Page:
Acute kidney injury (AKI) — a condition in which the kidneys suddenly fail to filter waste from the blood — can devastate the renal system of critically ill patients. The mortality rate can approach 89 percent if it progresses beyond stage 2 (AKI is categorized into three stages). And if it develops after major abdominal surgery, the risk of death is increased twelvefold.

Fortunately, progress has been made in developing techniques that aid in early detection. A paper published by researchers at Northwestern University and the University of Texas Health Science Center (“Early Prediction of Acute Kidney Injury in Critical Care Setting Using Clinical Notes“) describes an artificially intelligent (AI) system that can collect and extract risk factors from electronic health records (EHRs) and predict the likelihood of AKI within the first 24 hours following intensive care.

“We developed data-driven prediction models to estimate the risk of new AKI onset,” the researchers wrote. “From a practical point of view, our prediction model could be used to alert clinicians of critically ill patients at high risk for developing AKI soon after ICU admission.”

To train the AI system, the team sourced records from Medical Information Mart for Intensive Care III (MIMIC-III), a freely available critical care database containing the anonymized health information of over 40,000 patients who stayed in ICU at the Beth Israel Deaconess Medical Center. They developed a script that scraped age, gender, and race and ethnicity, as well as clinical notes taken during the first day of ICU admission, as well as 72-hour serum creatinine levels (a common measure of toxicity in urine) after admission. It excluded patients without physician notes and signs of kidney dysfunction.

Altogether, they compiled 77,160 clinical notes from 14,1470 patients’ 16,560 ICU stays, which they split into two sets: one for training and another for testing. Then they set about building a machine learning model.

Some preprocessing of the data was required to arrive at structured features, some of which involved tapping the National Library of Medicine’s freely available MetaMap toolset to identify medical concepts from free text clinical notes. Extracted features came in the form of Concept Unique Identifiers (CUIs) — concepts associated with words and terms — from Unified Medical Language System (UMLS), a comprehensive compendium of biomedical terms and classifications.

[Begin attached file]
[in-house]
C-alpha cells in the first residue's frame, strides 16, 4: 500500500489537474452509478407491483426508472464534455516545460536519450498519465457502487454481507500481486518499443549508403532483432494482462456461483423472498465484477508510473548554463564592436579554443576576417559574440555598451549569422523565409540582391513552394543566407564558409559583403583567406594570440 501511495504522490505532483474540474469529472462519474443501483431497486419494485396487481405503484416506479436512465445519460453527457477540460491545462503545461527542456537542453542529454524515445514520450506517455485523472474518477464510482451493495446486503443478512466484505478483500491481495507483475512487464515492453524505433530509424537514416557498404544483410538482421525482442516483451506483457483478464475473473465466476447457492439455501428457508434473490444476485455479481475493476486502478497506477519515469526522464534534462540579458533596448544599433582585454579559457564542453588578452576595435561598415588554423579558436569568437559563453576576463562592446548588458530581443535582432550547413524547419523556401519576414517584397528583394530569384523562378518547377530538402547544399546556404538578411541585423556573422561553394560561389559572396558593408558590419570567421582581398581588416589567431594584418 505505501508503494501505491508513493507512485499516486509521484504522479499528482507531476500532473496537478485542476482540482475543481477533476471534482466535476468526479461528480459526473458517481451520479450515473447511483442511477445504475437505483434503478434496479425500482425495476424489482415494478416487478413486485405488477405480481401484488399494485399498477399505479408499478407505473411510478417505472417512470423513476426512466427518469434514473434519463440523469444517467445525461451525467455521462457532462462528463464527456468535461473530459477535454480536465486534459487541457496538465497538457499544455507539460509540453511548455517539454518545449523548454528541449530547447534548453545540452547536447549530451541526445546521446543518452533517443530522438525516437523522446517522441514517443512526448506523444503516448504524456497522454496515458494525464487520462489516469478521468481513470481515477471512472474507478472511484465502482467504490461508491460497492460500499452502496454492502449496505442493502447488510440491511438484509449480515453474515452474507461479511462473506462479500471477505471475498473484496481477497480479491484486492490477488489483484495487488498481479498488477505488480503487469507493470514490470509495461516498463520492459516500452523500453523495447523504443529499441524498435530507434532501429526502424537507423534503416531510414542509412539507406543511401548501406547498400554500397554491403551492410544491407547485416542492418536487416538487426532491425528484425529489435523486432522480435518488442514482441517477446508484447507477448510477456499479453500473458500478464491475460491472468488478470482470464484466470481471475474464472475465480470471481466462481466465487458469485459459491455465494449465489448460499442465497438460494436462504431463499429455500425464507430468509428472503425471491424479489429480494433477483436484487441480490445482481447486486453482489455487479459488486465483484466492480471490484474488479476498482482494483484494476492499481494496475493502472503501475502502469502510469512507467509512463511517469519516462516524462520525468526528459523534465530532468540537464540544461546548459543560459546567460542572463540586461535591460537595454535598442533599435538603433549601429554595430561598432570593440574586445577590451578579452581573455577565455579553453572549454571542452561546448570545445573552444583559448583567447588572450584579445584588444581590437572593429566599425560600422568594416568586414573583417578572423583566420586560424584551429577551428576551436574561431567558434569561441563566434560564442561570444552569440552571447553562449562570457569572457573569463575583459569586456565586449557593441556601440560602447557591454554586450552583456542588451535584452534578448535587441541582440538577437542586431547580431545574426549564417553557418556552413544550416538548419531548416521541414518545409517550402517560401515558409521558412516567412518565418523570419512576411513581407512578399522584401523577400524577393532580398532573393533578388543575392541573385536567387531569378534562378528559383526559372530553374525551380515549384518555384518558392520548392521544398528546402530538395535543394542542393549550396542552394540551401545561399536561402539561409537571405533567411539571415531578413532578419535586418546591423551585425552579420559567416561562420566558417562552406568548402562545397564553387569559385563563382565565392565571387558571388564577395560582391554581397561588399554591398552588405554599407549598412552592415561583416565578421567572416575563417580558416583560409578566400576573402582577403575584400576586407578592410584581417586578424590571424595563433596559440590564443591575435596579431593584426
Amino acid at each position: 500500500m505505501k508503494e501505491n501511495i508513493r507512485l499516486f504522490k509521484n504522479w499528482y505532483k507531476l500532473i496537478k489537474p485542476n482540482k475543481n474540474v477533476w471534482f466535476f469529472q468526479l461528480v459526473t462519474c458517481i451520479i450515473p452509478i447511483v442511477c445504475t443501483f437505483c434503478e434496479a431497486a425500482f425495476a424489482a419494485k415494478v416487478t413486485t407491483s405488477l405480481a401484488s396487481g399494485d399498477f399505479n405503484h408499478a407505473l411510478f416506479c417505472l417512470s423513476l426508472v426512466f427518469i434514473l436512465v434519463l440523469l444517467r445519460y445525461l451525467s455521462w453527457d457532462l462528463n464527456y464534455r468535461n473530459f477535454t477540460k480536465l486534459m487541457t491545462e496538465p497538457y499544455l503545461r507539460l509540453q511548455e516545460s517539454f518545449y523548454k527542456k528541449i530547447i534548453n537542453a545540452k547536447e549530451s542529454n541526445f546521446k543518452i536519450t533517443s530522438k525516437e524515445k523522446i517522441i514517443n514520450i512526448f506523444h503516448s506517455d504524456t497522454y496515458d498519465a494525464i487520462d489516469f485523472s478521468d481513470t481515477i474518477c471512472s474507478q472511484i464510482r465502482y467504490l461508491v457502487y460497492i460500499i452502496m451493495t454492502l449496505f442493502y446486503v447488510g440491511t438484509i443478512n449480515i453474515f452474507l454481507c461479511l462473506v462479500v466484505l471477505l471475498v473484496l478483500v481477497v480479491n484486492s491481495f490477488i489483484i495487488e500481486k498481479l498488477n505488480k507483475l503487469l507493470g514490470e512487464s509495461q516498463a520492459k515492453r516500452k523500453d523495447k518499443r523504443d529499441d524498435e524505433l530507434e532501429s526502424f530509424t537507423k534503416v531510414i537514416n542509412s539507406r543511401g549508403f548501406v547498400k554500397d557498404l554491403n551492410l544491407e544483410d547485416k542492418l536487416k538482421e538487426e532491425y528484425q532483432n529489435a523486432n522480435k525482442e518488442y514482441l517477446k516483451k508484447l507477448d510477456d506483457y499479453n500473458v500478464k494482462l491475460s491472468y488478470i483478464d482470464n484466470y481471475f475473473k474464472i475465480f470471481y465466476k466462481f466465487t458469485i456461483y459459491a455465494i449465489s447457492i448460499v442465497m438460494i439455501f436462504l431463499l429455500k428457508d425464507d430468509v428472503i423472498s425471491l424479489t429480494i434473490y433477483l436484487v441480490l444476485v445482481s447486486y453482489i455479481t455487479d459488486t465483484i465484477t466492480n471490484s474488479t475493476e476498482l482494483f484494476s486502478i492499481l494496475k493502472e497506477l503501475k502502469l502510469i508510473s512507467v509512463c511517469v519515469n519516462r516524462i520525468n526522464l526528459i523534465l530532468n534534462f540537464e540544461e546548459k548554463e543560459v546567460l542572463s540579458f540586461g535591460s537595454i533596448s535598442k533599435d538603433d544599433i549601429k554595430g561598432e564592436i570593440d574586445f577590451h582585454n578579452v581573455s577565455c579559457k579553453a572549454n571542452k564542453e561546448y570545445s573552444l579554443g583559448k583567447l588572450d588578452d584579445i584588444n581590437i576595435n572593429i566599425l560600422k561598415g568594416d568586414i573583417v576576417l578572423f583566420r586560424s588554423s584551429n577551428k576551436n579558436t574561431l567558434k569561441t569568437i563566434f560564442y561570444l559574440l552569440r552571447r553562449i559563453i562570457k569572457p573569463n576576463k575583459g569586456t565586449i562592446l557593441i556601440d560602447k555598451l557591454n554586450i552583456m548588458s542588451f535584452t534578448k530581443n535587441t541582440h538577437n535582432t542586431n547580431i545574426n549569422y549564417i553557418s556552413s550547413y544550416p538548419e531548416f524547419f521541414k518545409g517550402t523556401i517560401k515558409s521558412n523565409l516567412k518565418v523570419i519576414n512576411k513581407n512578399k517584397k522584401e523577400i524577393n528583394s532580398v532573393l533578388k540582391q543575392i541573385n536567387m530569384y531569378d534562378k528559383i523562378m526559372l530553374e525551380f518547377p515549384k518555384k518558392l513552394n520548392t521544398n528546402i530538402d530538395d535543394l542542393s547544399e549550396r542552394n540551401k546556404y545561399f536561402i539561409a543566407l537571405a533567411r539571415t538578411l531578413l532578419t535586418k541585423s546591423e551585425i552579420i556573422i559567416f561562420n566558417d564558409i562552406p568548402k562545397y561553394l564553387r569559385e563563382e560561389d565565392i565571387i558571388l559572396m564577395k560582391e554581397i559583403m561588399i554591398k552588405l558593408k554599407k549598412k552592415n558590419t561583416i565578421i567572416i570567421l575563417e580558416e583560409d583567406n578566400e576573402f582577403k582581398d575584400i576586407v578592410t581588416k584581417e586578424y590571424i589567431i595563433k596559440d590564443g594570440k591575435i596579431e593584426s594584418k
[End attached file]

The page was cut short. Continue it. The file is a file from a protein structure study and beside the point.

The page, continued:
Five algorithms were used to classify the ICU stays and estimate AKI risk from scikit-learn, an open source machine learning library for the Python programming language. In testing, the researchers’ supervised learning classifier achieved 0.779 area under the receiver operating characteristic (AUC), meaning it was able to identify patients at risk of developing AKI more than 50 percent of the time and with precision “competitive” with previous methods.

Still, it wasn’t perfect. It incorrectly flagged AKI onset in a patient whose chart contained highly associative words, such as “chest tube” and “labile.” In another case, it failed to predict AKI in a patient who later developed it. (In the latter case, they noted that there weren’t enough patients in the dataset with similar conditions.)

The researchers leave to future work investigation of alternative phenotyping systems, clinical notes databases, and validation using additional patient datasets.

Another party of note applying AI to AKI detection is Google subsidiary DeepMind, which in February announced a partnership with the U.S. Department of Veterans Affairs which gave it access to more than 700,000 medical records.